And it’s not just HOAs that care. Most home buyers seek landscaping that adds “functionality and resale value,” rather than “frills and lifestyle,” according to the National Association of Home Builders recent “What Home Buyers Really Want” report.
Good landscaping can add up to 28% to the overall value of a house, says landscape economist John Harris, and cut its time on the market 10% to 15%. Even taking your landscaping to the next level, upgrading from “good” to “excellent,” in terms of design, condition, and placement, can add 6% to 7% to a home’s value, according to a Clemson University study.
But don’t landscape merely to flip a house. You won’t get your money back, Sandy MacCuish, a California appraiser, tells us. Instead landscape for your enjoyment (Did you know trees reduce stress in just 5 minutes?), knowing that you’re making a good investment.
Reprinted from HouseLogic.com with permission of the NATIONAL ASSOCIATION OF REALTORS®
|NORTHWEST MULTI LISTING SERVICE|
I was out showing houses last week and drove past a bright purple house! I instantly thought that’s when we need CC&R’s!
What are CC&Rs? Most planned developments (a group of homes built by the same contractor) have CC&R’s. Covenants, conditions and restrictions; are a set of documents that describe how the homeowners association operates and what rules home owners must obey.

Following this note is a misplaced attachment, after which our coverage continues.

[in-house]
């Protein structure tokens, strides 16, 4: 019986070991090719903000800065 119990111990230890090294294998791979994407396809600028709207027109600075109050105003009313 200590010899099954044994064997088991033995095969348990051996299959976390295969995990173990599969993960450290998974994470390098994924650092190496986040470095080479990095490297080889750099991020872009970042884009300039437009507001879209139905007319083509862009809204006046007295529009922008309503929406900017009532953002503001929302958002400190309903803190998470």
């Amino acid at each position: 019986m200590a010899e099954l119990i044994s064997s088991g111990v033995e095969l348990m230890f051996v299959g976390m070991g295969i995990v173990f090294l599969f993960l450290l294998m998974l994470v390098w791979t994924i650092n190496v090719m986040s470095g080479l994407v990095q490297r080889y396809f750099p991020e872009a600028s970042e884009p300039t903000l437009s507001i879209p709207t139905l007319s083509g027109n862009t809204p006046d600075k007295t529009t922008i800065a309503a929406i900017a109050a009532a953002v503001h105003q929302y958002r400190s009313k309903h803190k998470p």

They are often set up to maintain the style and appearance within a neighborhood, and to protect the homeowner’s investment. These rules and regulations vary between developments and may stipulate house style, size, roof pitch, exterior siding and color. They can also restrict what goes on while you’re living there, such as where garbage cans can be placed, restrict parking of recreational vehicles, limit the type and number of pets and even if laundry can be hung outside.
Although some development CC&Rs can be quite restrictive, and others more relaxed, most are meant to ensure that your neighbor’s house doesn’t negatively impact yours. Let’s face it, no one wants to live next door to the purple house, and selling your house next door to the purple house can be difficult!
If you’re shopping for a house within a developed neighborhood, find out if they have CC&R’s, and read them carefully! Are they too restrictive? or maybe not restrictive enough?